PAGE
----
There are scores of small towns that came about due to the mineral boom of Far North Queensland in the late 1800’s created by the Palmer River Gold Rush sparked by J V Mulligan. Most have simply vanished, but a few remain for various obscure reasons. We pass through the tiny town of Almaden on our way to Chillagoe on my Two Day Outback Tour along the Wheelbarrow Way and guests are amazed that such a town still exists as there were no significant mineral deposits. Locally know as ‘Cow Town’, it consists of just a few buildings and most living there would make claim to being the unofficial Mayor. The Railway Hotel represents the petrol station, post office, shop and town hall and the school is now a small Caravan Park. The pub is also in control of what television station (singular) is watched in the town with the transmitter located in a locked room at the Railway Station. Did I say Railway Station? Now you are picturing a larger town but the train only comes through Almaden twice a week – same train, different direction. It’s the historic Savanahlander and the railway line is directly related to the creation and survival of the town. A private railway completed in 1901 was constructed to service the nearby Chillagoe smelter and for a few years Almaden became a Cob & Co stagecoach stop until a rail branch was completed to the south in 1908 to access further minerals. The line was subjected to flood damage and bush fires often destroying the timber trestle bridges. Almaden was the obvious base for the railway repair crews and junction for the transfer and control of rail traffic.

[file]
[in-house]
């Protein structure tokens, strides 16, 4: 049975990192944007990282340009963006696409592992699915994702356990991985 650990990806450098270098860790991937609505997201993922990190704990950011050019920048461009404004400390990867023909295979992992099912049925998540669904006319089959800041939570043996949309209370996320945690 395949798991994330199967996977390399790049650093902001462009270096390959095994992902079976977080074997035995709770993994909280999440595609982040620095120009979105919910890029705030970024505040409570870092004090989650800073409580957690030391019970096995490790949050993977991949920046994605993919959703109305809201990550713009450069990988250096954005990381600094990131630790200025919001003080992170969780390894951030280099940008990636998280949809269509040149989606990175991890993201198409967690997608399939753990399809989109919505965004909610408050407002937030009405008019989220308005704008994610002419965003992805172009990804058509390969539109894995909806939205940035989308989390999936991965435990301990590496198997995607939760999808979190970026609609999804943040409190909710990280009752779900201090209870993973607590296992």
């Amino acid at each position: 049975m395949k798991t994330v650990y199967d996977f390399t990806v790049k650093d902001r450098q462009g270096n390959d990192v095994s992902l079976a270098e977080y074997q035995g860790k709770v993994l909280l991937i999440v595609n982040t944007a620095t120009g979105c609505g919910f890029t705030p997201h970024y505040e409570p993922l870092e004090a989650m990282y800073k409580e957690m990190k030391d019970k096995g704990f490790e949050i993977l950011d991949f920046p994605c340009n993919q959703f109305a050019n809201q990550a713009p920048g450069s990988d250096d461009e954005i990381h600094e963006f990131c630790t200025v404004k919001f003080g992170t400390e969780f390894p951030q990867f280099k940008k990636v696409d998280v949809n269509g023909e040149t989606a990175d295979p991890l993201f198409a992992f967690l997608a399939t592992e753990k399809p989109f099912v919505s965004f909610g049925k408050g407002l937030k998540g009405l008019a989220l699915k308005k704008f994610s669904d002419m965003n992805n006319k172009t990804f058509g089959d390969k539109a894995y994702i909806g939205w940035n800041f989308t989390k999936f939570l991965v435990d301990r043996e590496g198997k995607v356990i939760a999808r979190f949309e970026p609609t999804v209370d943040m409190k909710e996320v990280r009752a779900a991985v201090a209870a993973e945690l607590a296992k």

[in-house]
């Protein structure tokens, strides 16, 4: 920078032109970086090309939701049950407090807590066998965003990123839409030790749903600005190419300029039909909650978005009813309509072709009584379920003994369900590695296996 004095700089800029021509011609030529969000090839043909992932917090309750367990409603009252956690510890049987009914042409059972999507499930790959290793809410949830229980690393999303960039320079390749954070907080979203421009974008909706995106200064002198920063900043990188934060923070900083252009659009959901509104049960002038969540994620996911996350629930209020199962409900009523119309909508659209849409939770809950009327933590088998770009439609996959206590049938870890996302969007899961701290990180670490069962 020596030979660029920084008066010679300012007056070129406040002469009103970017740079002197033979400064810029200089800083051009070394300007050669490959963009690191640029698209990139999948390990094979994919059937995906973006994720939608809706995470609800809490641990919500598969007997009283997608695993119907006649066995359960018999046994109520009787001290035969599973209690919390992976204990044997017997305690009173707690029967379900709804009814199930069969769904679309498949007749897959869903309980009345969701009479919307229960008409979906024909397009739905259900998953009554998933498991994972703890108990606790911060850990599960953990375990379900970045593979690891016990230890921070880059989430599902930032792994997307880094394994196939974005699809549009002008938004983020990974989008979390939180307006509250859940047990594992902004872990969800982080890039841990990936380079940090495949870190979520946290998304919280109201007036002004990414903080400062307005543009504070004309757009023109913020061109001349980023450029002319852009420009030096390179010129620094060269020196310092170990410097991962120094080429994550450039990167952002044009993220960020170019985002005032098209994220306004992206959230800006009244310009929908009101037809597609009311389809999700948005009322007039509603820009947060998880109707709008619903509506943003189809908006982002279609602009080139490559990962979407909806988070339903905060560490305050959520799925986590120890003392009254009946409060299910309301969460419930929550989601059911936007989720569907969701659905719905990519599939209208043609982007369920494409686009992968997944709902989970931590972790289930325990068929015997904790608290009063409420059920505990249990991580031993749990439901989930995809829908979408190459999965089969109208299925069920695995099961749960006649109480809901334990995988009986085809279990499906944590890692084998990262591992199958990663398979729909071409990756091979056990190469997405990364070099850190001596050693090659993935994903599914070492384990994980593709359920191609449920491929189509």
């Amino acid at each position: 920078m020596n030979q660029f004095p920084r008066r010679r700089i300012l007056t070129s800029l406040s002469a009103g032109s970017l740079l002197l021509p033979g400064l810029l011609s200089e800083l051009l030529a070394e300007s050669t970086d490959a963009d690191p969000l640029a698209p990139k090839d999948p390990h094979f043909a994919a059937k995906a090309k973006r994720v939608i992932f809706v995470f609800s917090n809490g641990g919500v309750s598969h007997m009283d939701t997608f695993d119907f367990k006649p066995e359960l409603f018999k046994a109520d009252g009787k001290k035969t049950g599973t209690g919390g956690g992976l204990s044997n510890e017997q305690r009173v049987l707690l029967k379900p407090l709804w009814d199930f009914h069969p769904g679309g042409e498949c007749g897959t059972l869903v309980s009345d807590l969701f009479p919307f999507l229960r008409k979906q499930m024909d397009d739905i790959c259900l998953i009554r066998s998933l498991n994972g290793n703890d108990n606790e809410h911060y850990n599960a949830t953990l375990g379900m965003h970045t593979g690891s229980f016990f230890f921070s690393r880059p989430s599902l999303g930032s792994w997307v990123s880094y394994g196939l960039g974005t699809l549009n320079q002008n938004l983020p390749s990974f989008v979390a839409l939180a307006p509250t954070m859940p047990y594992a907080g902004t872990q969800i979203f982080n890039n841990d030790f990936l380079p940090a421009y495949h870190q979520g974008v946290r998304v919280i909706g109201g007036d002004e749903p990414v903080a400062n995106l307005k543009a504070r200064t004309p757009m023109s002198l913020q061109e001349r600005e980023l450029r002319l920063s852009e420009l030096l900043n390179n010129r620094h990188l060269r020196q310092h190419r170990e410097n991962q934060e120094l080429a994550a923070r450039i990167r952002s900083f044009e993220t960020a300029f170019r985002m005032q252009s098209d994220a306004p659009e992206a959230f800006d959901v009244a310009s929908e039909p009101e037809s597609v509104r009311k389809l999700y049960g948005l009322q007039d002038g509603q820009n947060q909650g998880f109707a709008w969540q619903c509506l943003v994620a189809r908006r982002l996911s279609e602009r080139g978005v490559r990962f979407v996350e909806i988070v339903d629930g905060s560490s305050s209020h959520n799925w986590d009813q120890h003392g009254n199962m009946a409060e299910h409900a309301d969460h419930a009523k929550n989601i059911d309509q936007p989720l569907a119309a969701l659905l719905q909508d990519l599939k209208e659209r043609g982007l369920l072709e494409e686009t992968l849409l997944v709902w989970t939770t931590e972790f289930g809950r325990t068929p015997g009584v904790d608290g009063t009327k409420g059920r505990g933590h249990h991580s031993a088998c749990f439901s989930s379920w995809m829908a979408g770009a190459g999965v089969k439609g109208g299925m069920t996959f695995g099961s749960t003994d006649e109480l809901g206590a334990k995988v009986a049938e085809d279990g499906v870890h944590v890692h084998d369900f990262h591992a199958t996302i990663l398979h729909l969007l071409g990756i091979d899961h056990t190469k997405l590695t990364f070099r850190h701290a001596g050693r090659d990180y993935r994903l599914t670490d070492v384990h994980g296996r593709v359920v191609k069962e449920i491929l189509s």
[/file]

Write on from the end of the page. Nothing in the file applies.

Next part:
In 1927 a cyclone caused all sorts of damage and in 1931, flood damage was so bad that consideration was given to close the line to the South but Almaden continued to survive. Almaden’s other claim is the home of infamous Vince Kinnear who became the first Ranger and Post Master at nearby Chillagoe and is one of the stops during the Great Wheelbarrow Race.
More information can be found at http://www.whereis.com/QLD/ALMADEN#session=MTQ=
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